There seems to be this idea that all opinions are created equal. I'm not sure where it comes from, but if I were to hazard a guess it would be the idea that all people are created equal. From this it would follow that all our opinions and thoughts are equal, because we're all equals, right?
That's facile. We're not all equal. That statement is an ideal, not a fact. It should be blatantly obvious that we're not actually created equal. I had a much better chance of success (however defined) than someone born into a poor family. Demographics matter, far more than they should. But that's another topic.
Additionally it's a statement about rights. We are all equal in the eyes of the law (again, we're not actually, but that's another topic). It does not follow that our beliefs and opinions are all equal.
Why does this distress me? Because our national discourse suffers for it. When experts on health care say that our system needs these reforms and uninformed idiots prattle on about death panels it hurts us all. When experts on the financial system say we need to enact these regulations and uninformed idiots say the reforms will create bailouts in perpetuity it hurts us all. When experts on climate change say we need to enact policies to counter it and uninformed idiots prattle on about how warm it was last week it hurts us all. I could go on and on, picking topic after topic where there is widespread agreement among experts that something needs to be done (if not widespread agreement about exactly what) and the uninformed disagree based on nothing, nothing at all.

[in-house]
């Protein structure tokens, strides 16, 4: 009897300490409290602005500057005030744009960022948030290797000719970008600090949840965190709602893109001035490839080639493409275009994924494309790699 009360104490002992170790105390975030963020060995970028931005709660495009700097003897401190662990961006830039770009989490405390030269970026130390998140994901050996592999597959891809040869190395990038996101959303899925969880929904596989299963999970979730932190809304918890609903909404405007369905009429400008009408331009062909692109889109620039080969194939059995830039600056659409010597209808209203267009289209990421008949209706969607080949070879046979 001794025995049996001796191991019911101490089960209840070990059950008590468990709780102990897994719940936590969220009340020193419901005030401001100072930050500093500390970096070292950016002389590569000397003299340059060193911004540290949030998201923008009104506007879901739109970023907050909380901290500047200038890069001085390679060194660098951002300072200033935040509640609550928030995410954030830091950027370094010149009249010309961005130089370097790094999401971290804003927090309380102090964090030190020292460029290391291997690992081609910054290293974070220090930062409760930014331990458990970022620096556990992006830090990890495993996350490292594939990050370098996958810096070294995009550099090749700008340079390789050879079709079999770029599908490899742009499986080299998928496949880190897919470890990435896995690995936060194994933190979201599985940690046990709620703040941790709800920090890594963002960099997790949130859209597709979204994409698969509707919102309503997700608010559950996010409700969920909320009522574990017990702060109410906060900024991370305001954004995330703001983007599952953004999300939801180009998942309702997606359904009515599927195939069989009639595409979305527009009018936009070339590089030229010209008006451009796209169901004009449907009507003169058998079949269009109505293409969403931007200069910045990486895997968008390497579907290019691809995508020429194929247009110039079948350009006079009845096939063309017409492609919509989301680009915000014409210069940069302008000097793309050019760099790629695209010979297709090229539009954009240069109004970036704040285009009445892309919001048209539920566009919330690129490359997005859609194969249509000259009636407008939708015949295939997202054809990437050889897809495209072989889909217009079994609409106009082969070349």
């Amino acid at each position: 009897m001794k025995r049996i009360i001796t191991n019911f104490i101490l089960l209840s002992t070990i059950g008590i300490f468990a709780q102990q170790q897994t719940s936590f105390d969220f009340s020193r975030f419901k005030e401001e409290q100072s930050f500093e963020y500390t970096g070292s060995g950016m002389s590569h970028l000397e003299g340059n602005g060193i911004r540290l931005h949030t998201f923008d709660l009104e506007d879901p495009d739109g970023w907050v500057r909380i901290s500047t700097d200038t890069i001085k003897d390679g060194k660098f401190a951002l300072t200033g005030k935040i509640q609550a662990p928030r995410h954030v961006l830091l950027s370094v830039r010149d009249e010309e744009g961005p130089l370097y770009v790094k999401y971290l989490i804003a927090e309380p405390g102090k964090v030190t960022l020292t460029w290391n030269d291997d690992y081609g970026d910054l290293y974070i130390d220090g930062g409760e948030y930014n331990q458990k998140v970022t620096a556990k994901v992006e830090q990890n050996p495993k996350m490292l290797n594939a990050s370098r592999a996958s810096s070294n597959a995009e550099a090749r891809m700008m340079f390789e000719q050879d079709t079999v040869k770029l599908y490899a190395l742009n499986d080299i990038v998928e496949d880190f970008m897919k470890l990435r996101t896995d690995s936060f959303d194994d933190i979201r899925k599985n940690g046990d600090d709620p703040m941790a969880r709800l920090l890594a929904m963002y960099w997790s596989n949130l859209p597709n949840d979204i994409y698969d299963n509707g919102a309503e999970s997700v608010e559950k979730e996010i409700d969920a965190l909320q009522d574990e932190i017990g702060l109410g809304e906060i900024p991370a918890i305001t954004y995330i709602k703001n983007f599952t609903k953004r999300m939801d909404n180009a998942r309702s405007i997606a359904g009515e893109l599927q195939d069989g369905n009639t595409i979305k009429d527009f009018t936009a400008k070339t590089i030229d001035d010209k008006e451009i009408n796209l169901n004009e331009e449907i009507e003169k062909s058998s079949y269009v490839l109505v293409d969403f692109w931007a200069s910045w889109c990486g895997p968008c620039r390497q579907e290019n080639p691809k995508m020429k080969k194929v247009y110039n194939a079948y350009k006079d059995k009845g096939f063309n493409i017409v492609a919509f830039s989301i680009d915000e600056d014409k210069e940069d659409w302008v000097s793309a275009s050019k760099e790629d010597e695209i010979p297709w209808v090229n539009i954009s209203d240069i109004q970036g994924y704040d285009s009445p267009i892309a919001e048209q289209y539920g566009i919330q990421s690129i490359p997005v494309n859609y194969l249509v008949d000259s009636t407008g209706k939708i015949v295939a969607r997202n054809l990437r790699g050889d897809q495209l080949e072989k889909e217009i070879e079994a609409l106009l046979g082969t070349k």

What really irks me about this, though, is how someone saying what I'm saying is generally viewed. I'm arrogant. I'm elitist. I'm condescending. This is exactly backwards. If you have spent your life studying a topic and someone who learned everything he knows about it from a 15-second segment on the local news comes up to you and starts lecturing you on it, who there is being arrogant? Who is being condescending? Believing you can formulate an opinion equivalent to someone who has spent a lifetime studying an issue, that is the height of arrogance.
But it doesn't matter. Because for some reason Americans think their opinion of health care is the same as John Cohn's, their opinion of financial reform is the same as Tim Geithner's, their opinion on climate change is the same as climate scientists. It is not. Learn some humility and admit that when it comes to topics you know nothing about your opinion means precisely as much as you know: nothing.